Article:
Let’s say you are planning on having some printing done, and your designer or printer asks… how many colors is it? Will you be printing 4 color process or spot color?

Here is a brief explanation of the differences and how each method is best used. The image samples used in this post show the basic difference between a 2-color spot color, versus a 4-color (or “full color”) process logo. Although they look somewhat similar, they are very different in construction.

Spot Color printing

This type of printing consists of printing with 1 or more pre-mixed colors (generally 1, 2 or 3 colors at once). Spot printing uses a color system of solid, premixed colors known as Pantone colors.

Click on the sample to view it in full size.


When using spot printing, colors are more accurate because you have already determined the color by its specific Pantone number. Since the ink is not being mixed, that color will never change from one print run to the next. For example: a Pantone 186 Red will always be 186 Red. Some colors, such as metallics and fluorescents, are only available as spot colors—the same color and effect can’t be achieved using 4-color process.

Spot color is generally more economical if printing is kept to 3 colors or less.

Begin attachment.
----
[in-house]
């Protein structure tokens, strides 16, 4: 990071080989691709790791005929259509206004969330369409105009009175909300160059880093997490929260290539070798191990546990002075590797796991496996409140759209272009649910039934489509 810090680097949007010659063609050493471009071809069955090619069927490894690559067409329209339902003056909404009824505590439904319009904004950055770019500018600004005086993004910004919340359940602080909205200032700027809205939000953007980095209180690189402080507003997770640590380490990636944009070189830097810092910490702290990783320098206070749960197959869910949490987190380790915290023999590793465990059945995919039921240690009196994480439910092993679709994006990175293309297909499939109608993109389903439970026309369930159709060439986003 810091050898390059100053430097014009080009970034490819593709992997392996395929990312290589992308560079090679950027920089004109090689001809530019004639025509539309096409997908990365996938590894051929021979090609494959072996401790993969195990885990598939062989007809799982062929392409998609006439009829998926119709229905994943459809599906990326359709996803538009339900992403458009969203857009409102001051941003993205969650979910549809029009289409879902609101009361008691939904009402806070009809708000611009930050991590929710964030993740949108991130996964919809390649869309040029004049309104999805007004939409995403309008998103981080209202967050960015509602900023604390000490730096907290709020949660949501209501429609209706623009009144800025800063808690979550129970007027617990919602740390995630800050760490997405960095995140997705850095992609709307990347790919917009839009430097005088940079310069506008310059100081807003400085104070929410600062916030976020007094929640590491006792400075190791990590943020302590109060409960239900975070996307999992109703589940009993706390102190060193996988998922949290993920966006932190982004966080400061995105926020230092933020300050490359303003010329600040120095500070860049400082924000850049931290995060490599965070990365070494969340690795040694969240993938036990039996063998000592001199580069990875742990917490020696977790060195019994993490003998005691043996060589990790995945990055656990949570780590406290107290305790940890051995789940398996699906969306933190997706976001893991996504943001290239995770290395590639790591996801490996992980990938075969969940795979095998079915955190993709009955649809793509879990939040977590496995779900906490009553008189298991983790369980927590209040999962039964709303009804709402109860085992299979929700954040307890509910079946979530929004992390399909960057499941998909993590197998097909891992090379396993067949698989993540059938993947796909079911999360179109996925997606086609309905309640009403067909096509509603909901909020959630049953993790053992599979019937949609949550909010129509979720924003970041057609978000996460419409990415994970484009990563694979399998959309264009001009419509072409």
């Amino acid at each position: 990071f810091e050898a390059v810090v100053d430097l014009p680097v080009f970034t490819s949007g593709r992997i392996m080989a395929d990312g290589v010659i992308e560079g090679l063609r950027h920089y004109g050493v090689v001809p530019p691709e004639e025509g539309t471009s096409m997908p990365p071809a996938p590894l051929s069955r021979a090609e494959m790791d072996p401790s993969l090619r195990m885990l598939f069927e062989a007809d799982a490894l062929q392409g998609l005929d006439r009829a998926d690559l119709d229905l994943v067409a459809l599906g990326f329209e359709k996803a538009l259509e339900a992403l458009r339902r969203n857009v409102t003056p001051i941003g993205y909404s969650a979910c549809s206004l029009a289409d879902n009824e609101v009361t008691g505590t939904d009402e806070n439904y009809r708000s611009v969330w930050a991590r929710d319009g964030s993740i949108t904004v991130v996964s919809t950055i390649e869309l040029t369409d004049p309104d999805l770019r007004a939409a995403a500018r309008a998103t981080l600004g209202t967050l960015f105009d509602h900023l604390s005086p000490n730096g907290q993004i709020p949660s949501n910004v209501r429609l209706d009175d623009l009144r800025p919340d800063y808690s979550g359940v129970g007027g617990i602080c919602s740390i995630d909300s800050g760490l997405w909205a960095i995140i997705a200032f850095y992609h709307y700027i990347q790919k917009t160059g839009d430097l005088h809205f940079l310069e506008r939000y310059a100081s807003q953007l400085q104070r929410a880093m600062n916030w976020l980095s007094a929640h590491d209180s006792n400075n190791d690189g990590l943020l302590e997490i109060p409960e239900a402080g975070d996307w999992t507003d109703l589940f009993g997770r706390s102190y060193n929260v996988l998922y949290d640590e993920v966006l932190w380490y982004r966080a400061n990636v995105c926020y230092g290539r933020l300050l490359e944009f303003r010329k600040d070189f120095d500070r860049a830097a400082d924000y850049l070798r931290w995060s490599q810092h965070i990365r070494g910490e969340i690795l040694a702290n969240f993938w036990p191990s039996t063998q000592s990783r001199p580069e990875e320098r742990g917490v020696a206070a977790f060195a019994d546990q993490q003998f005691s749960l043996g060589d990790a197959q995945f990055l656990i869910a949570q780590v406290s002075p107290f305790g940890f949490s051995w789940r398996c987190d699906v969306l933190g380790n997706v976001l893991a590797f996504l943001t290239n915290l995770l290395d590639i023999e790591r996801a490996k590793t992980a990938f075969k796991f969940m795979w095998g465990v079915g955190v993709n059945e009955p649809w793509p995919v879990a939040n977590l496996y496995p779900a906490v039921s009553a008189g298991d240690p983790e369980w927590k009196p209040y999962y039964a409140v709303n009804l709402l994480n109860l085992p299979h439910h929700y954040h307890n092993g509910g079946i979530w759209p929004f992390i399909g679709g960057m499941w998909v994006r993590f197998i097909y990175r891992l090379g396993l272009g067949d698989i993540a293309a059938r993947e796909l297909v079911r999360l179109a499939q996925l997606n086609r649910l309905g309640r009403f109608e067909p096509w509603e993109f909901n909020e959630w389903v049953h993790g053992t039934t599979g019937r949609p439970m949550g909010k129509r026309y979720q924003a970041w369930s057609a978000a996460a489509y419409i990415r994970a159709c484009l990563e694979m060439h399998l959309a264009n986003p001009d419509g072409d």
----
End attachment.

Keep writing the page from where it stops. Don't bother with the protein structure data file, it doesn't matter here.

Spot colors are nearly impossible to replicate on digital print devices, such as laser printers.

4-Color Process Printing

Process printing uses 4 colors which, together, are known as CMYK:

  • Cyan
  • Magenta
  • Yellow
  • Black (also known as “Key”)

The combination of these colors, used on their own or overlapped with one another, will produce a full color spectrum typically used when printing photographic types of images, or graphics with lots of color depth.

Click on the sample to view it in full size.


If it takes more that 3 colors to achieve a print reproduction, than 4-color printing will probably be most economical. CMYK printing is the best method to achieve realistic looking photographs on a printed piece.


Since the colors are a mix of dots over other dots, there is a good chance color will vary from printer to printer and job to job.

Learn more about printing colors

To get more information on Pantone colors visit: www.pantone.com

Fun fact– Turquoise (15-5519) has been named Pantone’s color of the year!